The High Court in Lilongwe on Tuesday learnt that the Financial Intelligence Unit (FIU) and Accountant General’s office were given a share of Cashgate proceeds in 2013 allegedly to sweep the public funds abuse scandal under the carpet.
Standing in the witness box in the K2.4 billion Cashgate case involving former Ministry of Finance budget director Paul Mphwiyo and 18 others, Anti-Corruption Bureau (ACB) investigator Clemence Tembo told the court that FIU—now Financial Intelligence Authority—was given K100 million while the Accountant General’s Department got K200 million.
He said ACB discovered the beneficiary or distribution list of the proceeds in a drawer in the office of Cashgate convict and former tourism officer in the then Ministry of Tourism, Leonard Kalonga.
Said Tembo: “I found the list in the drawer of Kalonga with names of 18 suppliers. The cheque numbers and the money that was there were confirmed to be valid, but in the course of investigations, we discovered that some of the money was distributed to the departments.
“There was a K100 million which was distributed, but we don’t know where this money went because, in his own handwriting at the back of the printed list, K100 million was given to FIU, K200 million to the Accountant General’s Department.
“There was K100 million which was just signed but without indication of where it went.”
From the list Tembo referred to in court, which The Nation saw, K1.7 billion was indicated as payment to suppliers, but only K1.4 billion was distributed as per records.
Tembo’s statement was in tandem with what Kalonga, who was convicted on his own plea of guilty, said that there was a conspiracy to defraud government using forged documents and payment to bogus suppliers.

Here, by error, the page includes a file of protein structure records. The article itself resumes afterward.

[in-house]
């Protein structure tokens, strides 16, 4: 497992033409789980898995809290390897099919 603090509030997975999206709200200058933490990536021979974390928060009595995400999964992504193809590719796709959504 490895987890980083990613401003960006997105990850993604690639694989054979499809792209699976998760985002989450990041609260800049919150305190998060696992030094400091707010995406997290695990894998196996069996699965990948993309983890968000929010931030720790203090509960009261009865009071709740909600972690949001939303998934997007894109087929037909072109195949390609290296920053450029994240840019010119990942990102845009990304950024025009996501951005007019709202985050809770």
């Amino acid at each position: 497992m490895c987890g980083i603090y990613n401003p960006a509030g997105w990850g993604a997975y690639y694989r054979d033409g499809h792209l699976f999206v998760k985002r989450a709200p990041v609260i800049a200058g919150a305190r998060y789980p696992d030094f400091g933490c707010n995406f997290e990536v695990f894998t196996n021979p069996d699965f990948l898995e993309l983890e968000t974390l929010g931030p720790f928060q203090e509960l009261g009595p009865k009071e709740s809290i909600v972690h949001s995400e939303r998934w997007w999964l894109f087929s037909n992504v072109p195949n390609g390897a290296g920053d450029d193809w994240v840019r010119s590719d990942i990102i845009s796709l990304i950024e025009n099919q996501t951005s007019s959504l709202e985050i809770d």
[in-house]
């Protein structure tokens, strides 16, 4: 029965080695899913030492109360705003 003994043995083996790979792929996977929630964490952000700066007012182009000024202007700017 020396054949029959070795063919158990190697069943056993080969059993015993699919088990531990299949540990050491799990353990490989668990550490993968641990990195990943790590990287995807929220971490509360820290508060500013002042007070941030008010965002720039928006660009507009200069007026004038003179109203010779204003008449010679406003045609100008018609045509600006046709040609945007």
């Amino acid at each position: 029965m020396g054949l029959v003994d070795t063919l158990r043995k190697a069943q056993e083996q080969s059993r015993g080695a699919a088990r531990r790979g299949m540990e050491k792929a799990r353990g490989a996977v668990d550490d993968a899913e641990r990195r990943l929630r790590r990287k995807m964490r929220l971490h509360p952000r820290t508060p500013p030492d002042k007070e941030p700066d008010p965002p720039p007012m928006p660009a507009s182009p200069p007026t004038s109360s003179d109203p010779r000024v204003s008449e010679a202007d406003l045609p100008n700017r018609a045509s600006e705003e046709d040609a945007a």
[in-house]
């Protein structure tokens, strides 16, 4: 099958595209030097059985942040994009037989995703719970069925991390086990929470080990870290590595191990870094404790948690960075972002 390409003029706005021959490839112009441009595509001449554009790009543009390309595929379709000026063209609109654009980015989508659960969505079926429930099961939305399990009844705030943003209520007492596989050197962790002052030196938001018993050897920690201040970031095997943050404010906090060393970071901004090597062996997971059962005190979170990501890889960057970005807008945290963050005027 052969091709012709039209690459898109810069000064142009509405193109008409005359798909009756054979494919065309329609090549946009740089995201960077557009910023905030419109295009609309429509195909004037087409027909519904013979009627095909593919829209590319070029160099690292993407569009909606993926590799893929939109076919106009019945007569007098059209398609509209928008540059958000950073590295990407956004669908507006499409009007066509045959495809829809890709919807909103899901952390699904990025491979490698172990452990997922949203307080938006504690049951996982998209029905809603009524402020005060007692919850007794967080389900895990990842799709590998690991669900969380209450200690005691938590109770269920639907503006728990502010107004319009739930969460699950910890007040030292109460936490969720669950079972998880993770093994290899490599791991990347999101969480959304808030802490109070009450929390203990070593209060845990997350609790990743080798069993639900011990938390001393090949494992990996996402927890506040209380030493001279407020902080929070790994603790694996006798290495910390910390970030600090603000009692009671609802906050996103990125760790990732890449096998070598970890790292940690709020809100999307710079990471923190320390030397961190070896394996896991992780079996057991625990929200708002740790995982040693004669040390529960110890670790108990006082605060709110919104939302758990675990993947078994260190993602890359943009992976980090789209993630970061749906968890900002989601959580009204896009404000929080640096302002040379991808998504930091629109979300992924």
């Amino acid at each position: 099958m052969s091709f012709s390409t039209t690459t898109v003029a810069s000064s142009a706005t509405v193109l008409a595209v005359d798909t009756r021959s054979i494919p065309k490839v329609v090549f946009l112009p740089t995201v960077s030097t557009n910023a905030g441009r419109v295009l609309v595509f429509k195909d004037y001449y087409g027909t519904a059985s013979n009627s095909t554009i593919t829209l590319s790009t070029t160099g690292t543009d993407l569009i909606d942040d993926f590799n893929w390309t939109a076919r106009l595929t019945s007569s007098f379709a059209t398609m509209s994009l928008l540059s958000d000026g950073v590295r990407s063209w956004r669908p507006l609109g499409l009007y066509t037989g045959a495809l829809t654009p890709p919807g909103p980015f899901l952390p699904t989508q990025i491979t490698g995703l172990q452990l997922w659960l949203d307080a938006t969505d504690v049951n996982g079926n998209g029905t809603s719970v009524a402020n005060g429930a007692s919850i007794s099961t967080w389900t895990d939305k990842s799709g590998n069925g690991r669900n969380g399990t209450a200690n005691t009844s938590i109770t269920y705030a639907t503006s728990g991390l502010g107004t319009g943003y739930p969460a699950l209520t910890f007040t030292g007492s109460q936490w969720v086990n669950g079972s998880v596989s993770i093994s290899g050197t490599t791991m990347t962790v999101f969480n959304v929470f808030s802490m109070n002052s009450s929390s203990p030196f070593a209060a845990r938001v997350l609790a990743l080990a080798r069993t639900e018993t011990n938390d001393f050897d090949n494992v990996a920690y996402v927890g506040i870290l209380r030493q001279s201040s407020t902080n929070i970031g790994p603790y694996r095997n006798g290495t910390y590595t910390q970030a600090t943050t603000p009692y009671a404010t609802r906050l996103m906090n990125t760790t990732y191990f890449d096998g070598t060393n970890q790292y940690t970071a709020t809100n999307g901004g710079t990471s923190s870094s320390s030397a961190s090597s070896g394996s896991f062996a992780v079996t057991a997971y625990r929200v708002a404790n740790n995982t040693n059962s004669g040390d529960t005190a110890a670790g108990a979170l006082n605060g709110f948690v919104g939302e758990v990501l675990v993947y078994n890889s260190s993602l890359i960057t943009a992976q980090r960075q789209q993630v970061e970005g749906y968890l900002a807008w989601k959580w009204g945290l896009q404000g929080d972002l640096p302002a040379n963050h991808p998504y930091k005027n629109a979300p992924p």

The account given by the ACB investigator is the first detailed description of how FIU, an institution responsible for detecting and preventing fraud, was found in a compromised situation.
Presiding judge Esmie Chombo adjourned the matter to this morning and the State is expected to parade another witness.
Mphwiyo and 18 others are charged with conspiracy to defraud government, holding property belonging to government, theft, money laundering, fraudulently issuing 24 cheques worth K2.4 billion, abuse of public office and usage of proceeds of crime.
Mphwiyo’s shooting outside the gate of his Area 43 residence in Lilongwe on the night of September 13 2013 is widely believed to have exposed revelations of Cashgate—the plunder of public resources at Capital Hill.
Former president Joyce Banda ordered a forensic audit undertaken by British firm, Baker Tilly, covering a randomly selected six months period between April and September 2013. The audit established that about K24 billion was siphoned from the public coffers through dubious payments, inflated invoices and goods or services never rendered.
In May 2015, a financial analysis report by audit and business advisory firm PricewaterhouseCoopers (PwC) also established that about K577 billion in public funds could not be reconciled between 2009 and December 31 2014.
However, the K577 billion figure was later revised downwards to K236 billion by another British forensic auditor.